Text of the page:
Land Transportation: To travel to and from the ship, my friend and I were dropped off and picked up in Galveston. In total, the two 104 mile round trips (one to drop off and one to pick up) in a 2005.5 Mazda 3 (approx. 26 mpg) split between two people equates to 36 kg CO2eq (84 miles in my car).

Food: Of all of the delicious food on the ship, the largest carbon impacts are associated with the meat I consumed on board. I estimate that the beef, pork, and salmon I ate on the ship represents about 19 kg CO2eq (45 miles in my car).

Drinks: According to this study, the carbon impacts of alcohol are pretty small; in this case, the impacts are negligible in comparison to fuel and food consumption.

Spring Break Cruise (Part 1)

This past week, a friend and I went on a cruise for spring break, a 5 day adventure on the Carnival Valor in the Gulf of Mexico. The trip was a lot of fun, but I’m very curious about the environmental impacts of a diesel powered ship with seemingly unlimited food, drink, and overall consumption.

The 2016 Cruise Ship Report Card from Friends of the Earth ranked 17 cruise lines with respect to four factors: sewage treatment, air pollution reduction, water quality compliance, and transparency.  Of the 17, Carnival ended up in the middle of the pack with an overall final grade of D. Carnival’s individual scores broke down as follows:

  • Sewage treatment: F
  • Air pollution reduction: C-
  • Water quality compliance: A
  • Transparency: F

Several webpages and blogs already detail the various environmental affects and concerns regarding these four factors (and more), and I won’t re-iterate all of that information here. Instead, I will specifically examine the carbon footprint associate with my spring break cruise

One carbon calculator for cruises estimates a 1.1 ton CO2 footprint for one passenger on my 5 day cruise. Let’s investigate a little further to understand where this number comes from, and how accurate it may be, beginning with emissions related to fuel consumption.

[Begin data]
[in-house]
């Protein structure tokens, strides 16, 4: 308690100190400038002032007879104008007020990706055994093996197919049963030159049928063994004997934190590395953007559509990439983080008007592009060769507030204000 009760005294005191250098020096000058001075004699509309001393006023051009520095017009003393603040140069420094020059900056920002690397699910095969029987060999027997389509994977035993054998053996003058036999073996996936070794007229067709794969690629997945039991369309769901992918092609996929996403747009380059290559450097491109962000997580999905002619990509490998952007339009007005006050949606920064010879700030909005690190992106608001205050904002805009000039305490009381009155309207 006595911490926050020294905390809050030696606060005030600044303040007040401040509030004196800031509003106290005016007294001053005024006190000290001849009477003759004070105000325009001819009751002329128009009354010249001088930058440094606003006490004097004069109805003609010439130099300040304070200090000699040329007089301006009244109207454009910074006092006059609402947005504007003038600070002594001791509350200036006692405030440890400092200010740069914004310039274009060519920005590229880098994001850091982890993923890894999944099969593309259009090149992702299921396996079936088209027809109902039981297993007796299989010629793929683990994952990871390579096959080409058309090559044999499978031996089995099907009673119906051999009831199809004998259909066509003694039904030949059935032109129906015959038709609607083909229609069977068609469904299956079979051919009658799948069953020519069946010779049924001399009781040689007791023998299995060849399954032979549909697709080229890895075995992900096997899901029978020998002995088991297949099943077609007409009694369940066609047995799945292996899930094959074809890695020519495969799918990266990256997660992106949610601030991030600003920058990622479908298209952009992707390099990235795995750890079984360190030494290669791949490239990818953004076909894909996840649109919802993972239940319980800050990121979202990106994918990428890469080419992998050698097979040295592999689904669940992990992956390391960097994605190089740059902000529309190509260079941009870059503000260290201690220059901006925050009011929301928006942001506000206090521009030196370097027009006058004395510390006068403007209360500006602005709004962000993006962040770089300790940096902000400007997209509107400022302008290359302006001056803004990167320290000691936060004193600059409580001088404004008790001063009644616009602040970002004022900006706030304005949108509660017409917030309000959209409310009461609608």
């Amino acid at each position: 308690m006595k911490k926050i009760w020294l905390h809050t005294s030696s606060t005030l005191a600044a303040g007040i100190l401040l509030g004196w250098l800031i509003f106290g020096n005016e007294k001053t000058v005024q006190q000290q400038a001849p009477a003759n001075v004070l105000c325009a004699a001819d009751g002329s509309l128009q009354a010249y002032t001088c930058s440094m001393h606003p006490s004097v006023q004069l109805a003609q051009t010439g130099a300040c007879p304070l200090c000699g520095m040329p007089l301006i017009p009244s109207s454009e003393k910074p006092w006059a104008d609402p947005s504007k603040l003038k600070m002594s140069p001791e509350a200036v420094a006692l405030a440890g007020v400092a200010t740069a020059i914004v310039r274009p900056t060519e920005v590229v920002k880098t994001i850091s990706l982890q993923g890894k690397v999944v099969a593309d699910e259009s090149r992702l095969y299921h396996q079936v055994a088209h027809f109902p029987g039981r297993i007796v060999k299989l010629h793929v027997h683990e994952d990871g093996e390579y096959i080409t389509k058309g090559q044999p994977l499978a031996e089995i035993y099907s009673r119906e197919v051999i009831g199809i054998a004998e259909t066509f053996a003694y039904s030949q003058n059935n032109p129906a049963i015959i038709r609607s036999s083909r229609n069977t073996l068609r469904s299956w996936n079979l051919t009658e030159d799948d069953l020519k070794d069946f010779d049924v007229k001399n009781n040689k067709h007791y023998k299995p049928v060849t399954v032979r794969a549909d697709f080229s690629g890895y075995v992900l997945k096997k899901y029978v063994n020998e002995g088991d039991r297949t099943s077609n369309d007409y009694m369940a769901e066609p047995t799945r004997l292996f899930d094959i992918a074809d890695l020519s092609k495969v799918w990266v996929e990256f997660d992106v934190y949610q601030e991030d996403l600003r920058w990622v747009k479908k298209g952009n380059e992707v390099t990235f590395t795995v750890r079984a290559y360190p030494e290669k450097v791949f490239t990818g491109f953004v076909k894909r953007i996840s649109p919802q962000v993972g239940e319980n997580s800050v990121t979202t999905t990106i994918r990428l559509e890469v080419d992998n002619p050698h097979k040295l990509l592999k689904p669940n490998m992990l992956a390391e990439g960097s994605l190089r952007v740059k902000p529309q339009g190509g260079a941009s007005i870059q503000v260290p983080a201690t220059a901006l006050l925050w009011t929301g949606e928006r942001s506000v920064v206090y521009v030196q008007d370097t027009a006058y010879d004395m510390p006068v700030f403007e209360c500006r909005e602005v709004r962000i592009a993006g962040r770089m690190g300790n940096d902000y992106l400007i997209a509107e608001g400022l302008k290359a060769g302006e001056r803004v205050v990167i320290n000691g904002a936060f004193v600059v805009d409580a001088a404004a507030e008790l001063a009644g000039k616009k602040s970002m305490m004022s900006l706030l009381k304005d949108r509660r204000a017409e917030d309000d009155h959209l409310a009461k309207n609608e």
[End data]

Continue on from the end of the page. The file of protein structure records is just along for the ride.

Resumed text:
Method 1: Reported Scope 1 and 2 Emissions

Carnival’s 2015 Sustainability Report provides some information on total CO2eq emissions, including scope 1 and scope 2 emissions. Understandably, most of the emissions come from burning fuel on the ship. Exact numbers were not provided in the report, but I estimated from a graph that in 2015 (the most recent year), Carnival had an overall carbon intensity of 250 g CO2eq/ALB-km (ALB = Available Lower Berth). If the Valor traveled approximately 1800 miles (2900 km) round-trip for the cruise, this amounts to 725 kg CO2 for the trip – just about 65% of the estimated 1.1 tonne footprint from the calculator.

Method 2: Direct Calculation

In an attempt to double check this number, I directly calculated the carbon emissions based on a second set of data. According to Carnival’s 2008 Environmental Management Report, their ship emits 0.33 kg CO2/ALB-km (ALB = Available Lower Berth). It’s not explicit whether this number accounts for the time in which ships are docked at port and still burning diesel to power the boat, but since Carnival calculated the number directly from the amount of fuel consumed, I will assume it does. If the Valor traveled approximately 1800 miles (2900 km) round-trip for the cruise, this amounts to 956 kg CO2 for the trip, or almost one tonne.

However, burning diesel does emit other greenhouse gases which are not incorporated into the 0.33 kg CO2/ALB-km because the amounts emitted are small in comparison to the amount of CO2 emitted. However, from a global warming perspective these emissions are indeed significant, since their impact can be hundred of times that of CO2 alone. The same Carnival Environmental Management Report indicates emissions of 2.3 kg SOx/ALBD and 3.5 kg NOx/ALBD (ALBD = Available Lower Berth Day). For a 5 day cruise with 100 year Global Warming Potentials of 32 for Sox and 282 for NOx, this adds another 5294 kg CO2eq for the entire trip, or 5.5 times the impact of CO2 alone.

In sum, the impact of moving the boat to Mexico and back alone is 6.25 tonnes CO2eq, well exceeding the estimate from the first method. Even with an estimated 23% reduction in carbon intensity between 2008 and 2015 (again estimated from the graph in the 2015 Sustainability Report) to account for presumably increasing efficiency, this number is still at 4.8 tonnes, again well above the result from the first method.


Essentially, three different approaches yielded three different estimates for the carbon footprint associated with my spring break cruise: